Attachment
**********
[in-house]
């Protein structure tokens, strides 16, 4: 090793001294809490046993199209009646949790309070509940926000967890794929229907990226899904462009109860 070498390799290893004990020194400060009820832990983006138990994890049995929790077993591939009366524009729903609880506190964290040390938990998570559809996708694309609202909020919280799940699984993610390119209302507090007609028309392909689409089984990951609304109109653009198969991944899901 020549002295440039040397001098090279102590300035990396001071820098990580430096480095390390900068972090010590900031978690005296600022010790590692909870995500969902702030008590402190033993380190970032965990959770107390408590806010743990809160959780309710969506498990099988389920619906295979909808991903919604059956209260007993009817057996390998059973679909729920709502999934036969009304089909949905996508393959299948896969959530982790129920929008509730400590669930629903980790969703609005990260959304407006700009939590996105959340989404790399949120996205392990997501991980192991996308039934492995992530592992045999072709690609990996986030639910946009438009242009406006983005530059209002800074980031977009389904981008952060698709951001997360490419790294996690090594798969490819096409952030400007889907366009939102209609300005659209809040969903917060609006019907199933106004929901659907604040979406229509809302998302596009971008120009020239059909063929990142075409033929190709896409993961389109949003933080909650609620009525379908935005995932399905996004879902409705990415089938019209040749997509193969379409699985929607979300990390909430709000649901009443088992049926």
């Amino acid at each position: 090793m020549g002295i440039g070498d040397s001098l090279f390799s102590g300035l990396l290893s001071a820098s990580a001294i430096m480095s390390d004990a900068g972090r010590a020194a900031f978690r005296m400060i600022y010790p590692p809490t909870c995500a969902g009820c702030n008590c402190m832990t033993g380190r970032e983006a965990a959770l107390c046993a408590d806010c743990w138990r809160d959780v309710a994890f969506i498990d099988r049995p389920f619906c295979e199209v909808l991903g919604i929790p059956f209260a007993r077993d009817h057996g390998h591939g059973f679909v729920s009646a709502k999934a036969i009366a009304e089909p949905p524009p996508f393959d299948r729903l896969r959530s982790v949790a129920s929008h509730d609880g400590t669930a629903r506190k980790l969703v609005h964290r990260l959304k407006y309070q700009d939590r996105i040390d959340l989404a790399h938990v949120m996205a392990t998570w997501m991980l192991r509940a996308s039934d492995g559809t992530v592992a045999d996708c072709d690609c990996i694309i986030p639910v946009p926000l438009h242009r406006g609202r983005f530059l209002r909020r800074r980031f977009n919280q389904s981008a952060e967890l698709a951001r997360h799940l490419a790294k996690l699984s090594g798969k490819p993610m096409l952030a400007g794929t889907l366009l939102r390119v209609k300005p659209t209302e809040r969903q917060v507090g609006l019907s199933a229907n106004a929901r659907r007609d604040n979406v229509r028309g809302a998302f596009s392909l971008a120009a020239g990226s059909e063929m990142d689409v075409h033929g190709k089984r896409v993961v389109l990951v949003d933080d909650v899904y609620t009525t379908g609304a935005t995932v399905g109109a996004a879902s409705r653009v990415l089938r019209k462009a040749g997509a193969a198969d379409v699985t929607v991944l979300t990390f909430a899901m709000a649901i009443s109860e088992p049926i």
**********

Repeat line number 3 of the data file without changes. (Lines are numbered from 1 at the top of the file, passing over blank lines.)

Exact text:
């Amino acid at each position: 090793m020549g002295i440039g070498d040397s001098l090279f390799s102590g300035l990396l290893s001071a820098s990580a001294i430096m480095s390390d004990a900068g972090r010590a020194a900031f978690r005296m400060i600022y010790p590692p809490t909870c995500a969902g009820c702030n008590c402190m832990t033993g380190r970032e983006a965990a959770l107390c046993a408590d806010c743990w138990r809160d959780v309710a994890f969506i498990d099988r049995p389920f619906c295979e199209v909808l991903g919604i929790p059956f209260a007993r077993d009817h057996g390998h591939g059973f679909v729920s009646a709502k999934a036969i009366a009304e089909p949905p524009p996508f393959d299948r729903l896969r959530s982790v949790a129920s929008h509730d609880g400590t669930a629903r506190k980790l969703v609005h964290r990260l959304k407006y309070q700009d939590r996105i040390d959340l989404a790399h938990v949120m996205a392990t998570w997501m991980l192991r509940a996308s039934d492995g559809t992530v592992a045999d996708c072709d690609c990996i694309i986030p639910v946009p926000l438009h242009r406006g609202r983005f530059l209002r909020r800074r980031f977009n919280q389904s981008a952060e967890l698709a951001r997360h799940l490419a790294k996690l699984s090594g798969k490819p993610m096409l952030a400007g794929t889907l366009l939102r390119v209609k300005p659209t209302e809040r969903q917060v507090g609006l019907s199933a229907n106004a929901r659907r007609d604040n979406v229509r028309g809302a998302f596009s392909l971008a120009a020239g990226s059909e063929m990142d689409v075409h033929g190709k089984r896409v993961v389109l990951v949003d933080d909650v899904y609620t009525t379908g609304a935005t995932v399905g109109a996004a879902s409705r653009v990415l089938r019209k462009a040749g997509a193969a198969d379409v699985t929607v991944l979300t990390f909430a899901m709000a649901i009443s109860e088992p049926i």